My own longstanding view is that both Sanders and Clinton are flawed*, but that both are far superior to any Republican. I believe that Trump has inflicted so much damage on himself, and has alienated so many voters and Republican donors, that either Democrat could beat him. My hope is that the Democratic race doesn’t get any nastier than it already is, that everyone will understand what’s at stake, and that Clinton and Sanders supporters will unite around the nominee.

    *An example:
    http://www.vox.com/2016/4/17/11439472/clinton-sanders-climate-exchange

  6. Is a Trump nomination a good thing or a bad thing?

    The most plausible alternative to Trump at this point is Ted Cruz, who in most respects would be even worse as President than Trump. Fortunately for the world’s non-Republicans, Cruz has been even better than Trump at burning bridges. Nobody, apart from his parents and possibly his wife, actually likes Cruz. Cruz would win the hardcore evangelical right, but how much beyond that isn’t clear. Trump does have appeal in other circles, but some of the religious right hate him so much that Utah might be in play in a Trump vs. Clinton general election (I think that’s optimistic, but the Republicans would have to spend money in Utah, and maybe the Democrats could pick up a House seat in the Salt Lake area).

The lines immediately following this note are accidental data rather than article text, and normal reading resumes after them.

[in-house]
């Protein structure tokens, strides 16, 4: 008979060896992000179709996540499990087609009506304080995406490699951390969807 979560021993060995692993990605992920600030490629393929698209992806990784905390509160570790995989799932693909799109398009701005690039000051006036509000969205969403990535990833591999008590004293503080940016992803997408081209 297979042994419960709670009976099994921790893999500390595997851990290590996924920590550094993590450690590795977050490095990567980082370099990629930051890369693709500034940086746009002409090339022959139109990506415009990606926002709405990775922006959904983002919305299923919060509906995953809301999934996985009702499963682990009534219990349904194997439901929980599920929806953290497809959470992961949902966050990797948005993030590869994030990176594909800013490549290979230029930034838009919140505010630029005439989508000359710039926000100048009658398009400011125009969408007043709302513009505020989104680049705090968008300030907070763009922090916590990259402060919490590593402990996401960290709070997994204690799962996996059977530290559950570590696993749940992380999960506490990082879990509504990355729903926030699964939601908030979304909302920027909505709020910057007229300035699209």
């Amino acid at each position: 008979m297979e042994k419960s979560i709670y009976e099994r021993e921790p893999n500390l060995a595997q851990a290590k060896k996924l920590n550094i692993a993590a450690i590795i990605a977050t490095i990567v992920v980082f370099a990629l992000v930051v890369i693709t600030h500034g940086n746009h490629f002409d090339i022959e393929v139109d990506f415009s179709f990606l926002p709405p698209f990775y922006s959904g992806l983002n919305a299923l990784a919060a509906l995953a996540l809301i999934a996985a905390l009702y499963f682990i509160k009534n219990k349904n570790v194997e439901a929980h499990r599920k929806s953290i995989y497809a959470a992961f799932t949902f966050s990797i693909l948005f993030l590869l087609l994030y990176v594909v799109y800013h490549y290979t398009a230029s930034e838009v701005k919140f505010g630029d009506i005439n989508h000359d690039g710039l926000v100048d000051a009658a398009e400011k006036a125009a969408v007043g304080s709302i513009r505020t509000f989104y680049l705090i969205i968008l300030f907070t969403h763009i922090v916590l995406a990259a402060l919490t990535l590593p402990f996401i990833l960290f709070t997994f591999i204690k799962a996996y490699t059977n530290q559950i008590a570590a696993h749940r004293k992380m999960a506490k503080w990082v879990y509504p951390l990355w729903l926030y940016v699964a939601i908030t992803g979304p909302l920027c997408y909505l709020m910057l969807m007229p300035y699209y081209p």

7. I think Trump’s new haircut will push him over 1237. Seriously though, if Trump is finessed out, the GOP will be so busy bailing out that the Democratic nominee will sail to victory. If Trump is nominated … well, I am already seeing my Republican siblings rallying around him. Just a few months ago they thought he was a joke. Now he’s the voice of the wage class.

  8. The most plausible alternative to Trump at this point is Ted Cruz, who in most respects would be even worse as President than Trump